In recognition of OFCC’s unique architectural legacy, in 2016 the Olympia Fields Country Club Historic Landmark Foundation was established. The Foundation’s mission is to preserve and restore the historically significant elements of Olympia Fields, with particular emphasis on the OFCC Clubhouse.
The Foundation is governed by a five-member Board of Trustees. Advised and supported by the Foundation’s Historical Architect, the Trustees provide and administer grants for eligible projects that satisfy the Foundation’s Mission.
A major role of the Foundation is to raise awareness and funds to help support its Mission. The Foundation serves as a 501(c)(3) public charity, providing tax advantages for individual contributions, event donations and bequests. These contributions allow the Foundation to preserve and protect this historic landmark for the enjoyment and education of future generations.
In 2001 Olympia Fields Country Club was officially designated a National Historic Place by the U.S. Department of the Interior. This rare designation applies to all of the historically significant elements within the “district” of the Club including the golf courses and, in particular, the iconic Clubhouse. In 2006, the American Institute of Architects named OFCC one of the “150 Best Places in Illinois”, the only golf club so recognized. These designations indicate the unique status of OFCC in American history and architecture.
Designed by prominent Chicago architect and Chairman of the OFCC Founders George C. Nimmons, the Clubhouse is the iconic symbol of OFCC and a monument to the Golden Age of American golf. Built in 1923-24 in fulfillment of the Club’s Greater Olympia Plan and meant to serve a membership of 1200 families, its 110,000 square foot expanse made it the largest golf clubhouse in the world. The men’s locker room alone covers over 22,000 square feet – larger than many modern clubhouses. Incredible in stature, majestic in views, unique in its Tudor-revival style and showcasing its trademark 80-foot-high four-faced clock tower, the Clubhouse continues to leave an indelible imprint on all those who walk through its doors. From being a beacon for Championship Golf tournaments to celebrating family events, the Clubhouse continues to write history and produce cherished memories.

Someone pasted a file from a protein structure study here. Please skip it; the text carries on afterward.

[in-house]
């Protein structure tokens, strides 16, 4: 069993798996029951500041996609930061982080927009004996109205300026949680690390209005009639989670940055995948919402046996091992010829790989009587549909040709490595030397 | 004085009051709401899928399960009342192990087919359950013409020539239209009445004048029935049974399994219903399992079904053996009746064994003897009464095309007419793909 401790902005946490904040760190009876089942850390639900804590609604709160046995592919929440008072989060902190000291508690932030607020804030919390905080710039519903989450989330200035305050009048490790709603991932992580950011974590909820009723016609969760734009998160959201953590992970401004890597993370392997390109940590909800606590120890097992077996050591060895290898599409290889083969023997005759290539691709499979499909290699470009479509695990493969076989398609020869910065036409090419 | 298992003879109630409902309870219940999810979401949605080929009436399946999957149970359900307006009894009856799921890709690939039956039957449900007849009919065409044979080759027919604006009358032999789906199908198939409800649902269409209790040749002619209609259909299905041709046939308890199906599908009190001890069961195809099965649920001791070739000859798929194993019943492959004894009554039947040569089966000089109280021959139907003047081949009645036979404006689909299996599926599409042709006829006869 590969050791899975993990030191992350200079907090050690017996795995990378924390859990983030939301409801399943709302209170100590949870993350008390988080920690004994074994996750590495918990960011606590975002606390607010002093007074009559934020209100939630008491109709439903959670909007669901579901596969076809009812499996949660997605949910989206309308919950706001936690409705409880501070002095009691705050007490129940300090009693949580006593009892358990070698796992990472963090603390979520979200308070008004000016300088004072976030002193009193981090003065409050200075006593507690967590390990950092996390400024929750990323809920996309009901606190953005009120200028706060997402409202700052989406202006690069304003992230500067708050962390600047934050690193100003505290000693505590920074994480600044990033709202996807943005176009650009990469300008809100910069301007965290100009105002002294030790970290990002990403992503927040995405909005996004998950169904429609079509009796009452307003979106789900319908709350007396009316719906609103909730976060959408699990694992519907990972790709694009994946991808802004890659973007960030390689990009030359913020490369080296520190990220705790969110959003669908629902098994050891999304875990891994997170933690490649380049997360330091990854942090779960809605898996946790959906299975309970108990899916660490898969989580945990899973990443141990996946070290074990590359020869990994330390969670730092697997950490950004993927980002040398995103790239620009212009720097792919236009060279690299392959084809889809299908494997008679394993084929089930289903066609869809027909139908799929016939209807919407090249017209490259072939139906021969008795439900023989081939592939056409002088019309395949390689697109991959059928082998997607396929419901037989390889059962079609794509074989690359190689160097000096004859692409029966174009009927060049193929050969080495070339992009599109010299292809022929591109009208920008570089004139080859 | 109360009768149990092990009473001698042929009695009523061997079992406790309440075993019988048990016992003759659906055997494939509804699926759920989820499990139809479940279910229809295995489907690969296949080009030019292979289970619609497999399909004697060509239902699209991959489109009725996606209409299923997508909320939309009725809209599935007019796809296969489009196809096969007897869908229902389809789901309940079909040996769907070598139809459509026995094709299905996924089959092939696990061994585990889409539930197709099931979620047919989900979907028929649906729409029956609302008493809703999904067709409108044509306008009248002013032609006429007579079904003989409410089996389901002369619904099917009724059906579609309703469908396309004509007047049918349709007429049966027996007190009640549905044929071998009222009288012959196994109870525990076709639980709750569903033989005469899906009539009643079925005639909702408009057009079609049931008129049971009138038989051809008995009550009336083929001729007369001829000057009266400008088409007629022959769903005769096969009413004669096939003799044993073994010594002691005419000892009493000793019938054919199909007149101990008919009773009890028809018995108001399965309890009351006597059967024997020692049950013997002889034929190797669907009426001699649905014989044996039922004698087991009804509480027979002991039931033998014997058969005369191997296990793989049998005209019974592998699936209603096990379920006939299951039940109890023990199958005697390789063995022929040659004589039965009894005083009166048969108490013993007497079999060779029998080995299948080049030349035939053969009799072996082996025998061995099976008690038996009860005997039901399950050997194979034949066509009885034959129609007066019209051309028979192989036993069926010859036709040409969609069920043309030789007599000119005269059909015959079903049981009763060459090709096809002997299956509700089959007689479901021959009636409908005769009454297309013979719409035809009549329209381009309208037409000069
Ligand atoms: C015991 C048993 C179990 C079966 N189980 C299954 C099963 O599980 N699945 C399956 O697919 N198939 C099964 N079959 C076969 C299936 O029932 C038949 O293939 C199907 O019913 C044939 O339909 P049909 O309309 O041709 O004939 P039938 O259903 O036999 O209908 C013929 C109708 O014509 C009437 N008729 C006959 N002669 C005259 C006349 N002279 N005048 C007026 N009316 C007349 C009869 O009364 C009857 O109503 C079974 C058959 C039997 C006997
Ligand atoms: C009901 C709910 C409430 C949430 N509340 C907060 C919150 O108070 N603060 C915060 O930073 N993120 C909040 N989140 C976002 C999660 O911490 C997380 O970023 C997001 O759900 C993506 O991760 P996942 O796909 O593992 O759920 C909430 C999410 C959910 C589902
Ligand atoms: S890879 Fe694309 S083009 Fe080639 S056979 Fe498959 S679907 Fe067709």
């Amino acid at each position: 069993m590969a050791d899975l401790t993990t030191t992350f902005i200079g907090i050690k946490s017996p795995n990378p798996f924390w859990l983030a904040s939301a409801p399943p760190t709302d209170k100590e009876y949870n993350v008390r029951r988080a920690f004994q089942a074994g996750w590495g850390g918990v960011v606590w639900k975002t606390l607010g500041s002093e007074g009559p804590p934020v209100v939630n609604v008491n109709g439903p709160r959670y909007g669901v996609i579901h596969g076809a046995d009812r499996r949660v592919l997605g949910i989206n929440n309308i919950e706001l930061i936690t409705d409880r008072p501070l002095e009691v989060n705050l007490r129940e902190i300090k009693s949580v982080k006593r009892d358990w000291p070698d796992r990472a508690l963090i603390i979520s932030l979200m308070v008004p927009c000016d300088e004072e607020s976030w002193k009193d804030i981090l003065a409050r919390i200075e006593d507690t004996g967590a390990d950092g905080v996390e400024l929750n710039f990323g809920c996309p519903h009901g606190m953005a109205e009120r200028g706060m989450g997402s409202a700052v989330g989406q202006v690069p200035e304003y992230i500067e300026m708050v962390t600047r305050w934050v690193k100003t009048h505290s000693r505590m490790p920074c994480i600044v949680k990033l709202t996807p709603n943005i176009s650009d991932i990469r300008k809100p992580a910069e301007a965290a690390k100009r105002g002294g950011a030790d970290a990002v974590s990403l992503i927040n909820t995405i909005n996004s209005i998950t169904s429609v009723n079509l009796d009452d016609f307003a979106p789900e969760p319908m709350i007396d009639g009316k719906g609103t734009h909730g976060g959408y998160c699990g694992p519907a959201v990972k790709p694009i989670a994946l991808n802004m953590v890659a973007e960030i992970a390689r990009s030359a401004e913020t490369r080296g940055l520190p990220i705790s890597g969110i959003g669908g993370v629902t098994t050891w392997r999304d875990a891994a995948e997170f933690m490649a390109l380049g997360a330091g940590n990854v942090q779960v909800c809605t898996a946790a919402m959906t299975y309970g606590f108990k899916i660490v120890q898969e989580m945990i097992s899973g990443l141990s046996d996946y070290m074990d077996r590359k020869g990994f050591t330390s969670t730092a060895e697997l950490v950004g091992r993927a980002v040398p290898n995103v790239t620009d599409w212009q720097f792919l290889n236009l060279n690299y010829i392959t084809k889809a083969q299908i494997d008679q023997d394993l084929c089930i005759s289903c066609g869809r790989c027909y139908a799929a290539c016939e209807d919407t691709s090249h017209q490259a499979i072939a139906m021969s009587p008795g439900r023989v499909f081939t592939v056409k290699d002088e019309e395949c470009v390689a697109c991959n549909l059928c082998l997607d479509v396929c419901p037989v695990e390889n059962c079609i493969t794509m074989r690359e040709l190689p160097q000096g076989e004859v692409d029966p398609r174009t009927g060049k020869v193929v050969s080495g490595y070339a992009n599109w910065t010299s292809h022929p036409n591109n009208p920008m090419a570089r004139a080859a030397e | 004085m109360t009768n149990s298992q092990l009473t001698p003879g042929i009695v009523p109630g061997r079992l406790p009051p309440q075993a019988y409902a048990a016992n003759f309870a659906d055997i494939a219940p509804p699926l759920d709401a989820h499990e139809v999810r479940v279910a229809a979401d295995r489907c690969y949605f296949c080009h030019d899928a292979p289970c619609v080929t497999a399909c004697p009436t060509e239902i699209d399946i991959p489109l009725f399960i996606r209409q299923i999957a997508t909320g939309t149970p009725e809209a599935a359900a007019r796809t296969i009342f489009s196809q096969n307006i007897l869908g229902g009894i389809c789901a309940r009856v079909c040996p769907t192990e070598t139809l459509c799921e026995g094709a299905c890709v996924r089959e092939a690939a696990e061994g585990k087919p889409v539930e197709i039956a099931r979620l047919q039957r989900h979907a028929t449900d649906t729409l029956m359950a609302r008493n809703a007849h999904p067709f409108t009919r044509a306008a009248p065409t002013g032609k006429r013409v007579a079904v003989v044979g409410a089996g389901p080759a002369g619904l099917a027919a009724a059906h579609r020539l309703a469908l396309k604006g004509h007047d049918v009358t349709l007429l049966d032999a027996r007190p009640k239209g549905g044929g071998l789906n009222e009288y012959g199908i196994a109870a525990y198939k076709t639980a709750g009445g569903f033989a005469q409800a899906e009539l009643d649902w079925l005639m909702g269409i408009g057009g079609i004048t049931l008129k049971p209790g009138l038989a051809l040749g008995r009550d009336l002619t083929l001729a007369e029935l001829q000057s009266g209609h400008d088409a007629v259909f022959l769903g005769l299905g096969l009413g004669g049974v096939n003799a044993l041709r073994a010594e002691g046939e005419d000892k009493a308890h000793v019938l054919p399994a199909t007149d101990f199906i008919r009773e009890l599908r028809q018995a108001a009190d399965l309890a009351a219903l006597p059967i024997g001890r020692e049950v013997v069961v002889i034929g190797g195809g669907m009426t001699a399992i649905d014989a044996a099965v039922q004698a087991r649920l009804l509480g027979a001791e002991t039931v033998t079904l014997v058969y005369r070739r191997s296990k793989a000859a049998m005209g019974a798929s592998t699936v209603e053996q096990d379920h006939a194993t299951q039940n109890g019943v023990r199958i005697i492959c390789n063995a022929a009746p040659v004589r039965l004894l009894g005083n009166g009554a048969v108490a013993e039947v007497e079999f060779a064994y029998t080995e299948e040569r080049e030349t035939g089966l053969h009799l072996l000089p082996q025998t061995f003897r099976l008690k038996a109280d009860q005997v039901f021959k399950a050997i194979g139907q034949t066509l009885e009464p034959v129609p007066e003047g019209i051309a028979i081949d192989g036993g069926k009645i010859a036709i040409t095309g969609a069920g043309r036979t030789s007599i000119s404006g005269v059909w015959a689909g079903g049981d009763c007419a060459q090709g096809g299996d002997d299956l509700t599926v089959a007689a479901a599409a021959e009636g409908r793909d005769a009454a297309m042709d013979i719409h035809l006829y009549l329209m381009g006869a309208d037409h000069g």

The Clubhouse has been in continual use since its original construction. While some areas have been repurposed or redesigned to reflect today’s smaller membership and modern needs, its historical structure and features are largely intact. Like all historically significant buildings, its preservation requires significant maintenance of its structure, façade and interior – maintenance that is typically made more costly by efforts to use and maintain historically consistent materials and design features. And while some elements of Nimmons’ original vision have inevitably given way to nearly a century of use and remodeling, a prime goal of the Foundation is to restore these elements in a way that remains consistent with modern requirements. We are fortunate to possess all of Nimmons’ original blueprints and professional articles concerning the Clubhouse. These and related items are on display in the Clubhouse.